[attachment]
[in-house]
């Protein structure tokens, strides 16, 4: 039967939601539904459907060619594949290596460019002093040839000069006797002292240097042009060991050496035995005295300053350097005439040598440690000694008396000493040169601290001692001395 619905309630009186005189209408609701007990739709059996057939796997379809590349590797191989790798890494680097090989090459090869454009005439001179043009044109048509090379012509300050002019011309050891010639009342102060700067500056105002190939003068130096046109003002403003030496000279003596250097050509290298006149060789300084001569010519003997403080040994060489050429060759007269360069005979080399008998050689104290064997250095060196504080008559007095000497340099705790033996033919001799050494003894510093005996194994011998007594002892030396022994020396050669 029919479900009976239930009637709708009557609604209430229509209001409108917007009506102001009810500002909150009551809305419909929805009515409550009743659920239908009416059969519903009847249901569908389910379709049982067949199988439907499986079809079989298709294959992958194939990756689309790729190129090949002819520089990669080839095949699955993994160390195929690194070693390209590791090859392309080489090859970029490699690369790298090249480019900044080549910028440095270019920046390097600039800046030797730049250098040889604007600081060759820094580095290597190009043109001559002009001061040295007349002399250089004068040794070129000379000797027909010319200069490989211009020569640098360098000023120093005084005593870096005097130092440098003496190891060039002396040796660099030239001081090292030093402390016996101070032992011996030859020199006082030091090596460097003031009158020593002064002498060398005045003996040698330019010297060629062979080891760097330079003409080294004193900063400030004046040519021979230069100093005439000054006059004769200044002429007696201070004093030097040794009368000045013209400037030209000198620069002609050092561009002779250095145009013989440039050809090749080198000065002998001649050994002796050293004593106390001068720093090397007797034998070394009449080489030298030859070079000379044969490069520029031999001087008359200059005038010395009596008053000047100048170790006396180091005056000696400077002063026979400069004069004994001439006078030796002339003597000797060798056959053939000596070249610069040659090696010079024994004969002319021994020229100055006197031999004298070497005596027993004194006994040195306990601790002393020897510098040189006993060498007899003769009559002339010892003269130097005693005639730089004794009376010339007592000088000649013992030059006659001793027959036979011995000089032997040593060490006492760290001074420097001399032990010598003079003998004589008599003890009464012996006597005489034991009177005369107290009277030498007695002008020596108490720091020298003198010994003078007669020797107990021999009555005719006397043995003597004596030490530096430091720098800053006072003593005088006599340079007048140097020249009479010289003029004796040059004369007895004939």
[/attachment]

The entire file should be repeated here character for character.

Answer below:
[in-house]
């Protein structure tokens, strides 16, 4: 039967939601539904459907060619594949290596460019002093040839000069006797002292240097042009060991050496035995005295300053350097005439040598440690000694008396000493040169601290001692001395 619905309630009186005189209408609701007990739709059996057939796997379809590349590797191989790798890494680097090989090459090869454009005439001179043009044109048509090379012509300050002019011309050891010639009342102060700067500056105002190939003068130096046109003002403003030496000279003596250097050509290298006149060789300084001569010519003997403080040994060489050429060759007269360069005979080399008998050689104290064997250095060196504080008559007095000497340099705790033996033919001799050494003894510093005996194994011998007594002892030396022994020396050669 029919479900009976239930009637709708009557609604209430229509209001409108917007009506102001009810500002909150009551809305419909929805009515409550009743659920239908009416059969519903009847249901569908389910379709049982067949199988439907499986079809079989298709294959992958194939990756689309790729190129090949002819520089990669080839095949699955993994160390195929690194070693390209590791090859392309080489090859970029490699690369790298090249480019900044080549910028440095270019920046390097600039800046030797730049250098040889604007600081060759820094580095290597190009043109001559002009001061040295007349002399250089004068040794070129000379000797027909010319200069490989211009020569640098360098000023120093005084005593870096005097130092440098003496190891060039002396040796660099030239001081090292030093402390016996101070032992011996030859020199006082030091090596460097003031009158020593002064002498060398005045003996040698330019010297060629062979080891760097330079003409080294004193900063400030004046040519021979230069100093005439000054006059004769200044002429007696201070004093030097040794009368000045013209400037030209000198620069002609050092561009002779250095145009013989440039050809090749080198000065002998001649050994002796050293004593106390001068720093090397007797034998070394009449080489030298030859070079000379044969490069520029031999001087008359200059005038010395009596008053000047100048170790006396180091005056000696400077002063026979400069004069004994001439006078030796002339003597000797060798056959053939000596070249610069040659090696010079024994004969002319021994020229100055006197031999004298070497005596027993004194006994040195306990601790002393020897510098040189006993060498007899003769009559002339010892003269130097005693005639730089004794009376010339007592000088000649013992030059006659001793027959036979011995000089032997040593060490006492760290001074420097001399032990010598003079003998004589008599003890009464012996006597005489034991009177005369107290009277030498007695002008020596108490720091020298003198010994003078007669020797107990021999009555005719006397043995003597004596030490530096430091720098800053006072003593005088006599340079007048140097020249009479010289003029004796040059004369007895004939």